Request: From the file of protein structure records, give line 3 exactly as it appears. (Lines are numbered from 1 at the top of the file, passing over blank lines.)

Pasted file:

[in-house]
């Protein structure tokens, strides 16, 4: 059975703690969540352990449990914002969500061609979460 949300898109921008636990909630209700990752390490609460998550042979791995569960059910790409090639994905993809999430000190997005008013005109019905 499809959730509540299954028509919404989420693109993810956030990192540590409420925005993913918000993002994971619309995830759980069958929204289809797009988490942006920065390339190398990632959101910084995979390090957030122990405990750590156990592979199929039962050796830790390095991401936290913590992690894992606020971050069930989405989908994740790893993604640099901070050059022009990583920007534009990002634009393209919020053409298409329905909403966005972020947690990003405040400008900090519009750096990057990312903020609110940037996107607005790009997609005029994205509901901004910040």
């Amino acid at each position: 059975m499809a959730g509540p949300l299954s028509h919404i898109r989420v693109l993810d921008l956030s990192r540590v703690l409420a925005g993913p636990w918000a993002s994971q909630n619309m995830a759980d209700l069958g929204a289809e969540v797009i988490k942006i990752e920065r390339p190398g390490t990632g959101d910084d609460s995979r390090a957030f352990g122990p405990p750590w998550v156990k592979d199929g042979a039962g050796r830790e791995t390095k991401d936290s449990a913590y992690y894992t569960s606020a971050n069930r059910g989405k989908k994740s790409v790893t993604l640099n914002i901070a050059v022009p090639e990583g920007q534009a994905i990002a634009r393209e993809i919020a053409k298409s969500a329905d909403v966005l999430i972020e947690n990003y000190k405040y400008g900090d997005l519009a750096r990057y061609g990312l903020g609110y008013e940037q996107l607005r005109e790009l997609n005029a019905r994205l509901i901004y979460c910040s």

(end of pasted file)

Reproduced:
């Amino acid at each position: 059975m499809a959730g509540p949300l299954s028509h919404i898109r989420v693109l993810d921008l956030s990192r540590v703690l409420a925005g993913p636990w918000a993002s994971q909630n619309m995830a759980d209700l069958g929204a289809e969540v797009i988490k942006i990752e920065r390339p190398g390490t990632g959101d910084d609460s995979r390090a957030f352990g122990p405990p750590w998550v156990k592979d199929g042979a039962g050796r830790e791995t390095k991401d936290s449990a913590y992690y894992t569960s606020a971050n069930r059910g989405k989908k994740s790409v790893t993604l640099n914002i901070a050059v022009p090639e990583g920007q534009a994905i990002a634009r393209e993809i919020a053409k298409s969500a329905d909403v966005l999430i972020e947690n990003y000190k405040y400008g900090d997005l519009a750096r990057y061609g990312l903020g609110y008013e940037q996107l607005r005109e790009l997609n005029a019905r994205l509901i901004y979460c910040s």